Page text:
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Black Nightshade

Black Nightshade
     (Alternative names: Eastern Black Nightshade, West Indian Nightshade)
Solanum ptycanthum
(Order Lamiales; Family Solanaceae)


Diagnosis:  Black nightshade is an annual herb with erect stems that commonly diverge branching from the base.  The plant is generally 1-2 feet (30-60 cm) tall. Leaves are arranged in an alternate pattern and can be highly variable in shape and size.  The blades are generally ovate to oval with margins entire.  Surfaces can be glabrous to sparsely pubescent.  Flower petals are white, star-shaped, occasionally bluish or purple-streaks and with obvious yellow stamens.  Immature berries are green and mature to a shiny or dull purplish-black.

Nightshade flower (left) ( Green, unripe berries (right)  (

Black, ripe berries (

Flowering period: June through November.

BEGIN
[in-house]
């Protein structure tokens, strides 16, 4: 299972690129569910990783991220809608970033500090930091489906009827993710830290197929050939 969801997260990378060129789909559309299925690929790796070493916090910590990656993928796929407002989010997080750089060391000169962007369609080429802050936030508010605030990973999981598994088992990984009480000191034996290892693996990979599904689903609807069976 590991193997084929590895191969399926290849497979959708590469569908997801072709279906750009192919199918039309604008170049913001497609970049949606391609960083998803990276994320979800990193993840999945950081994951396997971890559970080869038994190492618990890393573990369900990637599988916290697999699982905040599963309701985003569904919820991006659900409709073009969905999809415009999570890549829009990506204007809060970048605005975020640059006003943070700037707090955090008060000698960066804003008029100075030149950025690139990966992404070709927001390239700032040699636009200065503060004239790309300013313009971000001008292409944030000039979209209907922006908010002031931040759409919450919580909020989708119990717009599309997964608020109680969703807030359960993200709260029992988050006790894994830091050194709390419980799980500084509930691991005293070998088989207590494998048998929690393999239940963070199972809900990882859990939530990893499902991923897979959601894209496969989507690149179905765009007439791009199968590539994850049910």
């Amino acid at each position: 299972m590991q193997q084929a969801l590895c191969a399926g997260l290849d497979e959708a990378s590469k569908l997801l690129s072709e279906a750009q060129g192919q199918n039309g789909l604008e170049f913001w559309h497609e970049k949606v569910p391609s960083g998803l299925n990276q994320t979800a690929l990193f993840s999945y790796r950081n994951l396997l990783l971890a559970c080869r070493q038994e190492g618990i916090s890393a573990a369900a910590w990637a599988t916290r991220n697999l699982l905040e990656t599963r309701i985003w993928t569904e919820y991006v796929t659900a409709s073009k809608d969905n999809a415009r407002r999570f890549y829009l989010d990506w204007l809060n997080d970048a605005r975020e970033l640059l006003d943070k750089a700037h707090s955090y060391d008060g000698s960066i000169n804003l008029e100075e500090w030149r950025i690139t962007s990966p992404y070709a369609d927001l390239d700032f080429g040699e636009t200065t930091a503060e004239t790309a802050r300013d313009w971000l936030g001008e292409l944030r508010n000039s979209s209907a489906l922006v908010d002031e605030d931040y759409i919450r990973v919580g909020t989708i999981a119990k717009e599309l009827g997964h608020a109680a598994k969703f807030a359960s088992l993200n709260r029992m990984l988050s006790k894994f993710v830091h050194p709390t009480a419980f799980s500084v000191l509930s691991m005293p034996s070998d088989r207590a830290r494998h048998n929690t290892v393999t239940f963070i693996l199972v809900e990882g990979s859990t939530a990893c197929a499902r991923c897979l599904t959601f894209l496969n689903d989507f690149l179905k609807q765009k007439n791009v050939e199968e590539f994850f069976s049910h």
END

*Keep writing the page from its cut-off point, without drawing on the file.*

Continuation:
Visitors:  Bumblebees collect pollen from the flowers.  Moth caterpillars and birds feed on black nightshade, but it is generally avoided by mammalian herbivores because of the toxic alkaloid (solanum) that is found in the leaves.


Distribution map.

Habitat: Moist, open woodlands, prairie ravines, stream banks, roadsides, and waste places.

Native status: Native to U.S.

Conservation status:  Not threatened.

Uses:  If the berries are fully ripe (black) and eaten in small quantities, they can be consumed by humans.  Green berries contain the toxic solanum alkaloid.

Video: Eat the Weeds: Episode 120: The American Nightshade Part 1. 


Remarks: This species is also classified as a variant of Solanum nigrum under the name S. nigrum L. var. virginicum L.

Great Plains Flora Association. 1986. Flora of the Great Plains. University Press of Kansas, Lawrence, KS.
Hilty, John. 2011. Prairie Wildflowers of Illinois. (URL

Image credits:
Green (unripe) berries:
Nightshade flower:
Distribution map:
Black (ripe) berries:
YouTube: Eat the Weeds: Episode 120: The American Nightshade Part 1:

Submitted by: Amy Coffman, July 2011.

Wichita State University
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